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Define: Interests – A State of Curiosity About Someone

One of the most important things you can convey on your resume and your letter, beyond the obvious job skills, is what sets you apart from other candidates. What makes you memorable and interesting?  One way you can do this is by finding a way to share your interests.

At the bottom of my resume I have a short list with a few non-religious or non-political organizations I am a member of. One of the listings is for MENSA (MENSA is a high IQ society, reserved for the top 2% of the population).  There have been a few interviews that it did not get mentioned. There have been a few more interviews, where the interviewer will ask me what MENSA is, which turns into an opportunity for me to graciously explain it is a society for people with a high IQ.

Most of the time, it is a point of admiration with the interviewer and becomes a nice talking point that gives me a minute or two to assume an easy control over the conversation. It’s also a subtle way to let possible employers know that I am definitely above average.

Perhaps you would not use the MENSA bullet point, but there is undoubtedly something interesting and unique about you that would capture the attention of a hiring manager. Are you an amateur astronomer? Perhaps you are a championship chess player, or a member of an art or literary society. You want to use something that makes you interesting and stand out, but not alienate a hiring manager.

I also have a small collection of letters of recommendation from past colleagues and managers. One of the recommendations I have was written by a friend in the television industry who mentions, as one of my many attributes, that I bake an amazing chocolate ganache cake.

While that may not have a particular application in the office environment, it shows outside interest and skills as well as shows a personal side to building relationships within the workplace. It almost always starts some kind of conversation about baking, eating, memorable office birthday cakes, or something similar.

Many people love to bake, and take the opportunity to discuss a favorite recipe. Other people will confess not having a knack for baking, and I can share with them how easy the cake is to bake, and recite the ingredients, and assure them it really is as easy to make as it sounds.

Baking may be quite off topic from the interview, but the interview should be a conversation and a chance for an interviewer to get to know you and discover not only if you have the skills for the job, but if you’re the right fit for their company culture. Insights to outside interests can often help them discover that missing link.

Those two examples are very different ways of being able to personalize yourself, without having to share vacation slides, or bore the interviewer with some story or anecdote that turns out was much funnier in your head, than it was in the telling. The key is to find a few ways to subtly show the interviewer a few interests you have, and how those interests illustrate your (added) value to their organization.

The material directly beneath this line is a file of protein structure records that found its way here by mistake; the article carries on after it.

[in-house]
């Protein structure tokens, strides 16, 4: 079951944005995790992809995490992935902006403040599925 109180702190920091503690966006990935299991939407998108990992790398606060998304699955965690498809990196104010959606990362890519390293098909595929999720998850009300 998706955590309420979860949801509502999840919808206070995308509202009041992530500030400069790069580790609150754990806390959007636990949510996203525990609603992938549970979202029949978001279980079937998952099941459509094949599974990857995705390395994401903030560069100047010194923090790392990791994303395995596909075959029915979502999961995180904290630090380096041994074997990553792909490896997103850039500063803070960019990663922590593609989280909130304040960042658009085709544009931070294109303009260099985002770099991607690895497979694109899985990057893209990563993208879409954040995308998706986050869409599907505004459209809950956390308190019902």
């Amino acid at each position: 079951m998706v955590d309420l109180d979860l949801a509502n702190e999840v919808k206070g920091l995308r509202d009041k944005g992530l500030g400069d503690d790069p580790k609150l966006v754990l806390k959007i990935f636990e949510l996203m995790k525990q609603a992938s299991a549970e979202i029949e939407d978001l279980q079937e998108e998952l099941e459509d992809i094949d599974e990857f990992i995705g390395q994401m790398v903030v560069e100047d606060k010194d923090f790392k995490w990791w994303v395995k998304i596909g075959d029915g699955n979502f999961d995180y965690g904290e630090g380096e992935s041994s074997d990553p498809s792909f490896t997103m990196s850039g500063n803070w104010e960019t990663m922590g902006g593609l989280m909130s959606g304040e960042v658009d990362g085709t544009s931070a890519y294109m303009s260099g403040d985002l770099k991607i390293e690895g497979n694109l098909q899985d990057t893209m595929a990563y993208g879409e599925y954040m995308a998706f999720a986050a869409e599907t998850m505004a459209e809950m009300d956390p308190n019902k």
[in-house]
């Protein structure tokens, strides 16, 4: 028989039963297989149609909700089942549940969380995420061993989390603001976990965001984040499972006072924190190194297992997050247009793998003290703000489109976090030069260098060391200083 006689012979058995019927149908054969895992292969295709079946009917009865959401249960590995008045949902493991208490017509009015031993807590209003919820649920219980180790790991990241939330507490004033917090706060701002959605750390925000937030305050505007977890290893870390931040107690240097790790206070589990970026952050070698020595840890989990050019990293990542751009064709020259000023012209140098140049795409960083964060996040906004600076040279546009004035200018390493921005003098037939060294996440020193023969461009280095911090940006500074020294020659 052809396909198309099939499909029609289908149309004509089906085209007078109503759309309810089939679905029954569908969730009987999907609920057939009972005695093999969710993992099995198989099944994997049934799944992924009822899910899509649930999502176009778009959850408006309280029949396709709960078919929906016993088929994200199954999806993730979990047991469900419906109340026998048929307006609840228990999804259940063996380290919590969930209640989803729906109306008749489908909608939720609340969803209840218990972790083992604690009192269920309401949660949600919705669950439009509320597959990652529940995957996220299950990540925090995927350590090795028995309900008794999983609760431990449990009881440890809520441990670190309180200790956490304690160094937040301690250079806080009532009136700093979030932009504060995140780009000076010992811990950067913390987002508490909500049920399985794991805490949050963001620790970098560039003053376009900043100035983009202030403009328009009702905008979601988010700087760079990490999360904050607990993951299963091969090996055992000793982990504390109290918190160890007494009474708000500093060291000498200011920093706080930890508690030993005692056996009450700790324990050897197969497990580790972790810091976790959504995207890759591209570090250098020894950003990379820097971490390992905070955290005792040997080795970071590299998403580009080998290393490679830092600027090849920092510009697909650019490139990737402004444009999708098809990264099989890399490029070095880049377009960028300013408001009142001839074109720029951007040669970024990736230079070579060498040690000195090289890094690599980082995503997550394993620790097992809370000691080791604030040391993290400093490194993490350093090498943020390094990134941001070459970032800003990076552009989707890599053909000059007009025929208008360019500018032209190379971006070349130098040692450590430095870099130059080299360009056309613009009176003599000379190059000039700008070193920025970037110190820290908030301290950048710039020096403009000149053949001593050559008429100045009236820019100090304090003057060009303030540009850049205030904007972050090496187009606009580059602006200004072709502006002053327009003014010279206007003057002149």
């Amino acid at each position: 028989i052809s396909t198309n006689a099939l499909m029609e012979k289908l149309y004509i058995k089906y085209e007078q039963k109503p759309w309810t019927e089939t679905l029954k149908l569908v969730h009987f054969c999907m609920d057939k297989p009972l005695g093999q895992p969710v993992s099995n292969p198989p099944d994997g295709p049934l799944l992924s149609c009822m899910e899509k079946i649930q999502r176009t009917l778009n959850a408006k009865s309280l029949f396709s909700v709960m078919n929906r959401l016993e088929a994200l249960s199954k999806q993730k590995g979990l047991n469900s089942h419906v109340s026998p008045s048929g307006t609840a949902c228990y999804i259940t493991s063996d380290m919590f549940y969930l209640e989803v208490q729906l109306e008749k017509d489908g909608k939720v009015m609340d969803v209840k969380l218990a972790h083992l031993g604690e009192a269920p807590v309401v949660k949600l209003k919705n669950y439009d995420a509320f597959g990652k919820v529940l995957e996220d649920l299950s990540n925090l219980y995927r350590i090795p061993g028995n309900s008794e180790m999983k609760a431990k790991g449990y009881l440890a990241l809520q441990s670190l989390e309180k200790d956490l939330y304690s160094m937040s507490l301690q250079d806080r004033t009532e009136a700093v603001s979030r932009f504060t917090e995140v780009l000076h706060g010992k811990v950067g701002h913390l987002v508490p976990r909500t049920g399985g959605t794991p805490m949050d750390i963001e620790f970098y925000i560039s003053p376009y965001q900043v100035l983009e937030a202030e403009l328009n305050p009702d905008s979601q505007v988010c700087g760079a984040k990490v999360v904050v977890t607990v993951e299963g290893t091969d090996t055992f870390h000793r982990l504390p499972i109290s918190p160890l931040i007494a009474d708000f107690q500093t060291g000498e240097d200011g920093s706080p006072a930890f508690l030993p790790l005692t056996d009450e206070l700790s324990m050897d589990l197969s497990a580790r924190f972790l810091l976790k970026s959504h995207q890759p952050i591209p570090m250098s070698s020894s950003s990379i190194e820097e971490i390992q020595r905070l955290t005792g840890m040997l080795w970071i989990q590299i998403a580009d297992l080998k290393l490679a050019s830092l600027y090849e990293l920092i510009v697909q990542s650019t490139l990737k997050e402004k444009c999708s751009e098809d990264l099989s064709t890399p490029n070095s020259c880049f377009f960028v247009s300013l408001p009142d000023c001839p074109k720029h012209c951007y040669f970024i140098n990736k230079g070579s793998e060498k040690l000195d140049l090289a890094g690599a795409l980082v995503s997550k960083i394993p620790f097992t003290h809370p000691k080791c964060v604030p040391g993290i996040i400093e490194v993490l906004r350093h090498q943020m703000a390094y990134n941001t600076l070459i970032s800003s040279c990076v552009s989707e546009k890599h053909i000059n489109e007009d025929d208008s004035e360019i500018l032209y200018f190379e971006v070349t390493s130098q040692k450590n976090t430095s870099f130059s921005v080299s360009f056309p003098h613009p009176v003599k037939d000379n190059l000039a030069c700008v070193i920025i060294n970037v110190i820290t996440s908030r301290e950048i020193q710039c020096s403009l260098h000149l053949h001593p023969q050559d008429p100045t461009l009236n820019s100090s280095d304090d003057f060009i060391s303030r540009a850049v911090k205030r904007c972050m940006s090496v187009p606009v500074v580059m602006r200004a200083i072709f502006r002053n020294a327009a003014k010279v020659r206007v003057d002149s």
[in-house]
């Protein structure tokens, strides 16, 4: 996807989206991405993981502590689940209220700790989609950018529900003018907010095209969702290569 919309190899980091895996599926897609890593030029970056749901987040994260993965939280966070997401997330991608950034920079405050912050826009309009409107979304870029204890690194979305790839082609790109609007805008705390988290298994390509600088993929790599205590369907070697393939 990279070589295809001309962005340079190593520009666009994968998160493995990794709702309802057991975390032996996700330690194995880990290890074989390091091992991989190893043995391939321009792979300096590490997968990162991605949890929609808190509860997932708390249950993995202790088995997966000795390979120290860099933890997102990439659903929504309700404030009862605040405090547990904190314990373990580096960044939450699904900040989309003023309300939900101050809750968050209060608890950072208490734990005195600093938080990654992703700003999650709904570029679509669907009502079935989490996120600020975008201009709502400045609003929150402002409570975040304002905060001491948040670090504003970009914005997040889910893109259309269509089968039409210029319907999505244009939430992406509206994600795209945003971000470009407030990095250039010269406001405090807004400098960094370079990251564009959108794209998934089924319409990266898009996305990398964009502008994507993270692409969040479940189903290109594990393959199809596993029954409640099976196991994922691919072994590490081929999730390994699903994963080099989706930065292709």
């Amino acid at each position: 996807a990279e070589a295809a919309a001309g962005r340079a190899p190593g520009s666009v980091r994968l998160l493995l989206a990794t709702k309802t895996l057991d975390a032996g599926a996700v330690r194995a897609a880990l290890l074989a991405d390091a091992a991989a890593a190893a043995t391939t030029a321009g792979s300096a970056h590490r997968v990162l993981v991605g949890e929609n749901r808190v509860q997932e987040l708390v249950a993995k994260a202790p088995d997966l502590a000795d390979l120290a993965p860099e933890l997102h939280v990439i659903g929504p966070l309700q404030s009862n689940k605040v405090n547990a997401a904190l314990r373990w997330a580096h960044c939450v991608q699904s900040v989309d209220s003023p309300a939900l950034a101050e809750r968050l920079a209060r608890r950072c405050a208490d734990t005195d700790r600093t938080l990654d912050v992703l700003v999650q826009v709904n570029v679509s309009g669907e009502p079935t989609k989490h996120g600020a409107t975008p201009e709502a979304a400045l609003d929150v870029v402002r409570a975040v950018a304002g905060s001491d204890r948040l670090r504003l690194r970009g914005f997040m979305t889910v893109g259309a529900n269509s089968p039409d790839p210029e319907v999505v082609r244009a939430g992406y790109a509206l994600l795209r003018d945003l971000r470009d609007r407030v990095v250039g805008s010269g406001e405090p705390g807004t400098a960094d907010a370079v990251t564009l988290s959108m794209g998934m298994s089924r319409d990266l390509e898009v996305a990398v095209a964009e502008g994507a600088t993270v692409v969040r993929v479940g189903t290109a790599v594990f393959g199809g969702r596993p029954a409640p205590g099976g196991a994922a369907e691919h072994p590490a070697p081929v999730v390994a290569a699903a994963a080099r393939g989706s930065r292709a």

Remember, however, that you should always use caution when trying to make yourself memorable on a resume and in the interview. When you have an opportunity to use a ‘bragging point’ that is achievement based, you want to be sure you don’t come across as arrogant. No one likes a know-it-all, or someone who is an unseemly braggart.

You want to find a way to help the interviewer connect with you personally, while respecting and maintaining boundaries and not inflicting them with something that is irrelevant.  You also want to help give them another example of your value as an individual and your worth can be easily illustrated as exceeding the bullet points they have for the position.

It is also very important to keep in mind that religious and/or political participation on your resume can work against you just as easily as it can help you. You are unlikely to be able to predict how your audience will view those, so proceed with caution.

Even if the interviewer personally identifies with any groups you might list, if they feel that you might be ‘too free’ in sharing those views in the office, you could be risky for a smooth running office. Perhaps they disagree with you, and decide to not hire you in spite of your being the best qualified person for the job.

Have you thought about what makes you interesting or unique, when compared to the other candidates an employer will be looking at? How do you stand out against someone with similar experiences and skills? This is your chance to showcase ‘the total package’, not just your skill set, but your interests and strengths that may not be something that is communicated on a resume, but would still make you a valuable asset. Make yourself memorable in a good way, and you’re one step closer to getting the job!

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